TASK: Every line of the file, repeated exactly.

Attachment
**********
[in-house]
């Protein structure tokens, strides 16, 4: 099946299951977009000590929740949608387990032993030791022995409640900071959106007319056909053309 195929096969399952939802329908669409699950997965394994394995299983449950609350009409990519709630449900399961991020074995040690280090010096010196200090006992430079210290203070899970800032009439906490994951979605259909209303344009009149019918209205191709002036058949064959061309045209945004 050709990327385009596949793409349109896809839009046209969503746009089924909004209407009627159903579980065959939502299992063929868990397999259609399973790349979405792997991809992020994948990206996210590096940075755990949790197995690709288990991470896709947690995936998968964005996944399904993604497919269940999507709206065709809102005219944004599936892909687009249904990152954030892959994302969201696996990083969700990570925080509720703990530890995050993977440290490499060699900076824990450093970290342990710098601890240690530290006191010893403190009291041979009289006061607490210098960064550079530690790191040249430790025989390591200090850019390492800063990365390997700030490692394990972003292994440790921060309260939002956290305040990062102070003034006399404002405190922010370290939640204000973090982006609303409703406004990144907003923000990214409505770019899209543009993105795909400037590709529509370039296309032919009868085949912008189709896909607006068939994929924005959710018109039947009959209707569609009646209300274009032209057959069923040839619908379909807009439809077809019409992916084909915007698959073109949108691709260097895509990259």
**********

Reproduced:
[in-house]
């Protein structure tokens, strides 16, 4: 099946299951977009000590929740949608387990032993030791022995409640900071959106007319056909053309 195929096969399952939802329908669409699950997965394994394995299983449950609350009409990519709630449900399961991020074995040690280090010096010196200090006992430079210290203070899970800032009439906490994951979605259909209303344009009149019918209205191709002036058949064959061309045209945004 050709990327385009596949793409349109896809839009046209969503746009089924909004209407009627159903579980065959939502299992063929868990397999259609399973790349979405792997991809992020994948990206996210590096940075755990949790197995690709288990991470896709947690995936998968964005996944399904993604497919269940999507709206065709809102005219944004599936892909687009249904990152954030892959994302969201696996990083969700990570925080509720703990530890995050993977440290490499060699900076824990450093970290342990710098601890240690530290006191010893403190009291041979009289006061607490210098960064550079530690790191040249430790025989390591200090850019390492800063990365390997700030490692394990972003292994440790921060309260939002956290305040990062102070003034006399404002405190922010370290939640204000973090982006609303409703406004990144907003923000990214409505770019899209543009993105795909400037590709529509370039296309032919009868085949912008189709896909607006068939994929924005959710018109039947009959209707569609009646209300274009032209057959069923040839619908379909807009439809077809019409992916084909915007698959073109949108691709260097895509990259």